Wanting to be Meaningful
If you’ve had an exam in our office the last 47 days you may have noticed some changes. We ask more history questions. We are checking blood pressure on all patients. We ‘gasp’ are recording your height and weight.
Do we seem more “meaningful” yet?
Several years ago the federal government made a decision to improve the portability of health information from office to office and from office to patient. What would happen if you were knocked unconscious and taken to an emergency room for treatment – how would the doctor know what diseases you have? How would they know what medications you are taking? How would they know what allergies you have?
Doesn’t it seem silly that in 2012 your doctor can look at your smartphone and figure out most of your life – but they can’t easily obtain your medical history?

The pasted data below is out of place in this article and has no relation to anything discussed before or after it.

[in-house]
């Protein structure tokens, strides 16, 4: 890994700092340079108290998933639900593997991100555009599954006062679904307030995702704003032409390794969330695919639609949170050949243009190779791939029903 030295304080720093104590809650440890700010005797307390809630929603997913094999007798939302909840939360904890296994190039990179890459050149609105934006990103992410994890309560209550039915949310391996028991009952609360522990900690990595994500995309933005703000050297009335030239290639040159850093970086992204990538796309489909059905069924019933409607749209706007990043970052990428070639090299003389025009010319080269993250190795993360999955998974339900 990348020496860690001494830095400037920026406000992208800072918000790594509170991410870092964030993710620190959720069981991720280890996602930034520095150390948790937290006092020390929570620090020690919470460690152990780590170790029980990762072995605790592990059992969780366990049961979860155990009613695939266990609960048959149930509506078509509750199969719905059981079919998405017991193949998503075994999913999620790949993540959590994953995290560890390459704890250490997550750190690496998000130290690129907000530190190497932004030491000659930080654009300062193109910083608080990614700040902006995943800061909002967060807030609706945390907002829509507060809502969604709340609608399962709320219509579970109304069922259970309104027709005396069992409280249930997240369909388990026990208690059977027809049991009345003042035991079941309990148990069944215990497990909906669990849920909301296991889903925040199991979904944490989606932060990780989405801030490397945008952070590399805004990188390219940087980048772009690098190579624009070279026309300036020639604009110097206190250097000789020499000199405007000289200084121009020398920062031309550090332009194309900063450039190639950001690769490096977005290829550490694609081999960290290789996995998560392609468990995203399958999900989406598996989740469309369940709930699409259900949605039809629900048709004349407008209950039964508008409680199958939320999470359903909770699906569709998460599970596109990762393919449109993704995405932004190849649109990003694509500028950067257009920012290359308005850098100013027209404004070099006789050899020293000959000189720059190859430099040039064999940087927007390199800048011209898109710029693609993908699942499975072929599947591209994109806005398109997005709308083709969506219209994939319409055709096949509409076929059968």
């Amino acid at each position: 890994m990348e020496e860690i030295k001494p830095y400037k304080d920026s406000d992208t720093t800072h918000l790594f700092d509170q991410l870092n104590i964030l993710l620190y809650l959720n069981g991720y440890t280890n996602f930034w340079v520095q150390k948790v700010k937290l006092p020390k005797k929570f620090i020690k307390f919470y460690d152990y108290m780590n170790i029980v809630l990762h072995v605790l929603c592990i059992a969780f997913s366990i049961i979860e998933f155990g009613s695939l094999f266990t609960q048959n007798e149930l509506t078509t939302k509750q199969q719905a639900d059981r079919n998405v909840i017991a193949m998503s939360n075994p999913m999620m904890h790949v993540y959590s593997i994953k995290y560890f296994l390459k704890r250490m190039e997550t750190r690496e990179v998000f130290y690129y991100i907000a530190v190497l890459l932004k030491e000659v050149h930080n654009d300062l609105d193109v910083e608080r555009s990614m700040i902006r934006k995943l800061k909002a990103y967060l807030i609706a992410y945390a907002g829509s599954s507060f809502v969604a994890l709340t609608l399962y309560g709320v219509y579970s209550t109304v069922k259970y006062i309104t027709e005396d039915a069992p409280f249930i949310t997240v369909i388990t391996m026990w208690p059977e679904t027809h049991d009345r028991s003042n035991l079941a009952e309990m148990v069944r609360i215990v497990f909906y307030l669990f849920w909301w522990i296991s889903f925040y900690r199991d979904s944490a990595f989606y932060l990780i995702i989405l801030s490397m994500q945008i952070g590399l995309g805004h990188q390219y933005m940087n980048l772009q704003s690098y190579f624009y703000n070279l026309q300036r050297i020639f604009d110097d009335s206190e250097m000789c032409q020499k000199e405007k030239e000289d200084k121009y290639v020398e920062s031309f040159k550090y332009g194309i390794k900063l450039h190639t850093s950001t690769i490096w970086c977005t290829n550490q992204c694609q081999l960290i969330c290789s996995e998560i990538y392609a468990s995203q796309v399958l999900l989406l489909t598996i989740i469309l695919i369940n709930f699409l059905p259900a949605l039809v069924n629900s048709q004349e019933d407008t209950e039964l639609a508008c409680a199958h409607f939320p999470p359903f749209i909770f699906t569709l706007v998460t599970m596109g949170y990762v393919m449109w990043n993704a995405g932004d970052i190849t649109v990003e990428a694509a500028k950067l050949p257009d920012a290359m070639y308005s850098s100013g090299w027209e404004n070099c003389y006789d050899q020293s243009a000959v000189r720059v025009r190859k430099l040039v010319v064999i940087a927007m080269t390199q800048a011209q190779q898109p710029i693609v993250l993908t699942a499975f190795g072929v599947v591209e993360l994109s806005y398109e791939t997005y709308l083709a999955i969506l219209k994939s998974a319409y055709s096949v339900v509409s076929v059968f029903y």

The first step in improving the portability of health information is for providers to become “meaningful” users of electronic medical records. “Meaningful” has been defined by a set of standards related to what information is collected and standards dictating the way that information is recorded and stored. And that is why on September 5th, after much preparation and consternation, our office upgraded our outdated electronic medical record to a new “meaningful” version.
Our staff has grabbed the bull by the horns, and I’m proud of their efforts. Dr. Kubica and I have found every inadequacy with our new software, but we too are adjusting and settling in. We all come to the office everyday feeling more and more “meaningful”. . . ok, not really. But we do feel that we made the right move – we are part of a huge national effort to make healthcare better.
For those patients who have seen us stare blankly at the screen searching for the right button to push or box to click . . . thank you for your patience as we become more meaningful.